It wasn’t until I hung my sweaty uniform by the window to air it out that I found a context for the situation. Suddenly, I was back on El Camino de Santiago, draping my clothing across a bunkbed in a charmless room. Indeed, if I had been assigned a private room with a mirror and sink during my pilgrimage, I probably would have been ecstatic, not dispirited. Perhaps the online photo had planted a seed I shouldn’t have let bloom in my imagination. That is one reason why, when I walked El Camino, I didn’t read about what I’d be seeing in the upcoming days. I wanted to be surprised and to take things as they came, rather than suffer disappointment after a buildup. Would the same strategy have worked here? Before going to sleep I took a closer look at the t-shirt I’d received. The front featured the sponsoring dojo’s logo. An illustration of an Aikidoka holding a bokken, a wood training sword, graced the back. The shape of the figure wearing traditional Japanese flared trousers, and the position of the sword, reminded me of a cloaked pilgrim with a walking stick. I chuckled.

The next morning, I brought bread and some of my favorite tea to breakfast. I took a tray and got some hot water from a machine, one that also dispensed coffee, then selected some fresh fruit. The female food server asked me if I wanted scrambled eggs, bacon, sausage, and hash browns. I told her I’d have eggs and hash browns only. The fellow behind me asked for another helping of bacon. The server refused.

“He can have mine,” I said. “I didn’t take any.”

She shook her head. At the table, we rolled our eyes and made light of it. What else to do in the face of institutional irrationality? At dinner that night, someone said he wasn’t allowed to have juice, a bottle of water and a soup.

“Is there a quota on liquids?” I asked. “I wonder what they would do if someone only wanted to eat three pieces of cake for dinner. What would happen?”

Everyone burst into laughter. Camaraderie – 1. Cuisine – 0.

“I don’t want to be the one to try,” said an organizer, someone who could easily defend himself if attacked physically. How could a table of practicing martial artists be cowed by cafeteria staff? It’s as if we’d been turned into children, helpless in the face of rigid rules. It turned out that the guidelines for a “complete meal” had been posted in tiny print, in a poorly lit area, by the cafeteria entrance. In short, it said: you can have this or that, but not this AND that. What adult would expect to see such a thing?

The next morning, trying to sustain lightheartedness in the drab building, I ferried my bread and bag of green tea to the dining hall. I took a tray and prepared to get a paper cup for my tea. The elixir of life, a.k.a. the machine that dispensed coffee and hot water, had vanished. I panicked. What would I do without my tea? As I chose a yogurt from the refrigerated section, I noticed hot drink cups stacked by an electric urn in a different location. There was just one urn. It dispensed coffee only.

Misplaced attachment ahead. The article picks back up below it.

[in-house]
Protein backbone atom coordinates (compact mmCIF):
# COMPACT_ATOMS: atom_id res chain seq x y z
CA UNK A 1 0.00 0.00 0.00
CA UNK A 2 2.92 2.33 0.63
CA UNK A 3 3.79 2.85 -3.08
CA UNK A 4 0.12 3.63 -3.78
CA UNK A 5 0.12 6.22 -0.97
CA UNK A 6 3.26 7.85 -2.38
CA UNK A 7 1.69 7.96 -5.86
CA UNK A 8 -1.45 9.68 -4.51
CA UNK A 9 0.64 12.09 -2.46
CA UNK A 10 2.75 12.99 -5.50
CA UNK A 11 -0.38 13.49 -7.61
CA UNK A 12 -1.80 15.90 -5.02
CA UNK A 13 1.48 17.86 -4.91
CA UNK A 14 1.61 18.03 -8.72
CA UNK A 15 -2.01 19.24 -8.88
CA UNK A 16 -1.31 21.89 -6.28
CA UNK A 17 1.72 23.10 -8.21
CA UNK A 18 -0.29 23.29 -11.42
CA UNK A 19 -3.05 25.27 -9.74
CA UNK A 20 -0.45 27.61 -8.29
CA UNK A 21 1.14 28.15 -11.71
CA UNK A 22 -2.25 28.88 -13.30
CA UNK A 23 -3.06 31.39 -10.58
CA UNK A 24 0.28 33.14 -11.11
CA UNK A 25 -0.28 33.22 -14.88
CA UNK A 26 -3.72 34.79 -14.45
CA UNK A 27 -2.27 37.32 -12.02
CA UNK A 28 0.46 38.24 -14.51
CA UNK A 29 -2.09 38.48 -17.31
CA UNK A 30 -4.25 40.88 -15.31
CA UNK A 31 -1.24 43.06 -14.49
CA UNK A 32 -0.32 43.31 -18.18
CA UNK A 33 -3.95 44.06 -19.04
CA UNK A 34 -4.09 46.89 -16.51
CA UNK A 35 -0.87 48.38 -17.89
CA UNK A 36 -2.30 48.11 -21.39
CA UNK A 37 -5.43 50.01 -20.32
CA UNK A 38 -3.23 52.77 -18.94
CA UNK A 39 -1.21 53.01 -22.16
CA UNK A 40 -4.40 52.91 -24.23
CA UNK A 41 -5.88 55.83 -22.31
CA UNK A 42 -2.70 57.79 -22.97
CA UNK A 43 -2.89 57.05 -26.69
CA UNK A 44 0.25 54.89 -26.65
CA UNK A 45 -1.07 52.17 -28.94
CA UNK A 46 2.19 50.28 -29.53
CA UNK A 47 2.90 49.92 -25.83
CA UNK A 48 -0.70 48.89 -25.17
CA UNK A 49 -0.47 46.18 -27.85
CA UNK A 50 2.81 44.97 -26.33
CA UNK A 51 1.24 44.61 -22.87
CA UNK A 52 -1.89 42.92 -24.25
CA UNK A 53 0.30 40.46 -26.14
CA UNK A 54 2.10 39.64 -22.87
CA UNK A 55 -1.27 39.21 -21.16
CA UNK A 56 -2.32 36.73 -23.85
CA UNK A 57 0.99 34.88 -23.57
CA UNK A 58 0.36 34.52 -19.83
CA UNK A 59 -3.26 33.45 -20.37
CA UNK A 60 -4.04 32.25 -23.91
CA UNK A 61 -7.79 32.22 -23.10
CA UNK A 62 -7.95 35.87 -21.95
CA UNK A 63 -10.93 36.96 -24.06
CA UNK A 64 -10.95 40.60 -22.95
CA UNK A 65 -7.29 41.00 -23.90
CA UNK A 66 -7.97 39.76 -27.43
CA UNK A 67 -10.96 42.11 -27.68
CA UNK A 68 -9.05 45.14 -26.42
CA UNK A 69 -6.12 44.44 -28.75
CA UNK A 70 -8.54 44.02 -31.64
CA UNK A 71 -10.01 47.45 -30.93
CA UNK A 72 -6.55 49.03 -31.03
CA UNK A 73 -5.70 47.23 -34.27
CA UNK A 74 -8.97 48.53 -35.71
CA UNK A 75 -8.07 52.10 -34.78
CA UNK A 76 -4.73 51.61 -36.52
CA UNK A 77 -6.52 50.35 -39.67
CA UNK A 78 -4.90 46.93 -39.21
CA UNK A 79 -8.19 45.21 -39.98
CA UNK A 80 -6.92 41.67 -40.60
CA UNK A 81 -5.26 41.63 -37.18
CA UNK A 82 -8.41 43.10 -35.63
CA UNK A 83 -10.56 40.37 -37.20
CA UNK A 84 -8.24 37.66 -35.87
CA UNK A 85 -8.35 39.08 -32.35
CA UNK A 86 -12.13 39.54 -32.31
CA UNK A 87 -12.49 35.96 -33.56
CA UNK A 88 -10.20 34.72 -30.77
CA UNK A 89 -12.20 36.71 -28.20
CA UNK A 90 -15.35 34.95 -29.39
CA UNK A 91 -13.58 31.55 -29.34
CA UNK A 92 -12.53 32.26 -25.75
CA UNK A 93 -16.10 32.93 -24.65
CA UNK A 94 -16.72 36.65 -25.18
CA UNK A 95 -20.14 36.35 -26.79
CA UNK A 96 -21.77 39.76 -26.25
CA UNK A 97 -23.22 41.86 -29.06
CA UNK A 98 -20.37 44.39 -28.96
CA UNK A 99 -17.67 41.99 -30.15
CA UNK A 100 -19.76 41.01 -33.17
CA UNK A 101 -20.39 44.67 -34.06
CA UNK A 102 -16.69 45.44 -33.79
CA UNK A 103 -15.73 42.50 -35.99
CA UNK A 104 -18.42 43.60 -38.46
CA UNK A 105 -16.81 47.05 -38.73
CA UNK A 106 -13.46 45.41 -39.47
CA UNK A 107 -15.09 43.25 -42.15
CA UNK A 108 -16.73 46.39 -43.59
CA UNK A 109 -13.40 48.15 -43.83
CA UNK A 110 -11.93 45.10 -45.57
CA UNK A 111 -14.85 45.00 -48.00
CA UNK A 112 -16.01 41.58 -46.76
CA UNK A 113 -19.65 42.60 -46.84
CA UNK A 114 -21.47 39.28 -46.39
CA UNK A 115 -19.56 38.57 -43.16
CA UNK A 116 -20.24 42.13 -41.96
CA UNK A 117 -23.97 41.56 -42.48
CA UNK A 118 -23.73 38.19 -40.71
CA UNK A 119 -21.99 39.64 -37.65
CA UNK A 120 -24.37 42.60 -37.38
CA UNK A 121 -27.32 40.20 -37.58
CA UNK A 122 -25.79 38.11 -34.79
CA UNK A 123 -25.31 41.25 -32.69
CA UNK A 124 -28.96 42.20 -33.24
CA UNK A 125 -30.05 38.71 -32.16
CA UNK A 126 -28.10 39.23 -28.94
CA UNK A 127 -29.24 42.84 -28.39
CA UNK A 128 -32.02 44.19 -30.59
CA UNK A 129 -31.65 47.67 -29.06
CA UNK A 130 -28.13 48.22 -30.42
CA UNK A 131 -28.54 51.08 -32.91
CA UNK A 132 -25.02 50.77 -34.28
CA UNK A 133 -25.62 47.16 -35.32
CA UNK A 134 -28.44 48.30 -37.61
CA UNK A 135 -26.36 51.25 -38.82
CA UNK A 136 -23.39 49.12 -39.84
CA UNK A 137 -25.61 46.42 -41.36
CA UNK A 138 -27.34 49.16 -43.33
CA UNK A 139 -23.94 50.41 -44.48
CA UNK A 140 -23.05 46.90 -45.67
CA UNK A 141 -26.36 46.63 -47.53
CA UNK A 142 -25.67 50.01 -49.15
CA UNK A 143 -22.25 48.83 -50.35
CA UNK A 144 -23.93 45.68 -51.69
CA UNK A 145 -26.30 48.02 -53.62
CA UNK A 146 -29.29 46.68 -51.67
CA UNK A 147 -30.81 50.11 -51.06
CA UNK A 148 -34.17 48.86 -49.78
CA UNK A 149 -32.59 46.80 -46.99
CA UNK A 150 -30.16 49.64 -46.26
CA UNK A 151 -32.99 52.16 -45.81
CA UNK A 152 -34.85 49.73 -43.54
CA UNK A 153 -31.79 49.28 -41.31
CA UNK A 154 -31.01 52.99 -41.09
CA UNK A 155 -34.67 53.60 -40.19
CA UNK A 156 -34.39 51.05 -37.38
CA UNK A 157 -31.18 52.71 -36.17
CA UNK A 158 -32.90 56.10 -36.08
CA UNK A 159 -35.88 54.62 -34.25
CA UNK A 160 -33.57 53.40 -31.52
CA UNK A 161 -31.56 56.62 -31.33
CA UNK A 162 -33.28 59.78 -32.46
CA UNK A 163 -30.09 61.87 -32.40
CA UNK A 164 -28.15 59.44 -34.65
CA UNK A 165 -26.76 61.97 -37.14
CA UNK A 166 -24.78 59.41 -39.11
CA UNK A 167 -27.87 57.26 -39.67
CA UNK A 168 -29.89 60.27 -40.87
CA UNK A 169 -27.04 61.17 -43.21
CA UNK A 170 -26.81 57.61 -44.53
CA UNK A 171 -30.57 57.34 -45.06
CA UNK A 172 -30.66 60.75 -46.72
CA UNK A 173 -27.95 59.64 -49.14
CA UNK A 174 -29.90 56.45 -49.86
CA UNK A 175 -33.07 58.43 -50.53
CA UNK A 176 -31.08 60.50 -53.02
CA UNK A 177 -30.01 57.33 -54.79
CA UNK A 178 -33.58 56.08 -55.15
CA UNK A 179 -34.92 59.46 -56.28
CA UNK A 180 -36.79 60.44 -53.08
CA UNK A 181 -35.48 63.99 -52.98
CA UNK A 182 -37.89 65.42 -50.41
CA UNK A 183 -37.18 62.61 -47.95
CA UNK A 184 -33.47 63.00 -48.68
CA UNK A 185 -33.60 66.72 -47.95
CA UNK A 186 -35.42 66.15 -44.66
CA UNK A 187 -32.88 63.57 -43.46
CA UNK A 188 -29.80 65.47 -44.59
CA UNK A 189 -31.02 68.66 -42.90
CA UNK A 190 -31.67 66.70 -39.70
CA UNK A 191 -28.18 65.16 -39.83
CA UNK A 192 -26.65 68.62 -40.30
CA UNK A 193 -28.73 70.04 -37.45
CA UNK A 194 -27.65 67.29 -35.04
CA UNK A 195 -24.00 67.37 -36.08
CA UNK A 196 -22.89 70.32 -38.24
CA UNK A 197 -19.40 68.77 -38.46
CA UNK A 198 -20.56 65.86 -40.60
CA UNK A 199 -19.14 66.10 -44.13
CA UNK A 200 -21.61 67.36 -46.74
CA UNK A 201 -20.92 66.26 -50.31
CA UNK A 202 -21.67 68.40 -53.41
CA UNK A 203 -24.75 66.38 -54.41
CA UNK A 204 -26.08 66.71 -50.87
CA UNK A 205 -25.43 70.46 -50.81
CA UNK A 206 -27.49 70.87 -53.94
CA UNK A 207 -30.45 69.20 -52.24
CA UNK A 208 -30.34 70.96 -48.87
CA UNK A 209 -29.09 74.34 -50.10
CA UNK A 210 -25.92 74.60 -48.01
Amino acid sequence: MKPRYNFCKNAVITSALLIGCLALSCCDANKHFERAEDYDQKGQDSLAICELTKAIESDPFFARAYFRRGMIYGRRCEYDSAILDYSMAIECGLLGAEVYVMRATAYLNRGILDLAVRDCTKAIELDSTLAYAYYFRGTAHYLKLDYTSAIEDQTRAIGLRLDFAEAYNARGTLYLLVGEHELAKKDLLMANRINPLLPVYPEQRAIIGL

Est-ce qu’il ya de l’eau chaud?” I asked the cafeteria worker in a feeble French accent.

Non,” she said, without a smile or an apology.

“Really,” I repeated. “There is no hot water?”

“No.” She pursed her lips. “They took the machine.”

That hot water is something a kitchen could prepare without a special machine didn’t occur to them. I brought my breakfast (more scrambled eggs) to the table. I mentioned that I could not believe they did not have hot water. Someone suggested I heat water in one of the half dozen microwave ovens outside the dining hall entrance; that hadn’t occurred to me. It might sound strange, but tea made with water brought slowly to a boil has a fuller flavor than a tea bag steeped in nuked water. In the amount of time it took me to walk out of the cafeteria, heat the water and return to my seat, my eggs had turned cold. Aside from the bread I brought, which I could not toast in the cafeteria, there wasn’t much to eat. The small yogurts had too much sugar. The greasy bacon and sausage didn’t tempt me. I needed calories before vigorous morning practice. I needed a Plan B.

I found a supermarket. I bought plain yogurt, bananas, a wedge of brie, and real jam and stored them in a kitchen down the corridor from my room. Unlike the cafeteria, it had a toaster I could use. And a gentle breeze. Along my pilgrimage, the fresh air often washed away a difficult experience or a sleepless night. The same turned out to be true on my Aikido Camino. Sometimes little things make a big difference.

P.S. Our final dinner, at a downtown restaurant with exquisite food, felt redemptive. 

 

 

 

 

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About ilona fried

Writer, Feldenkrais trainee, and explorer of internal and external landscapes.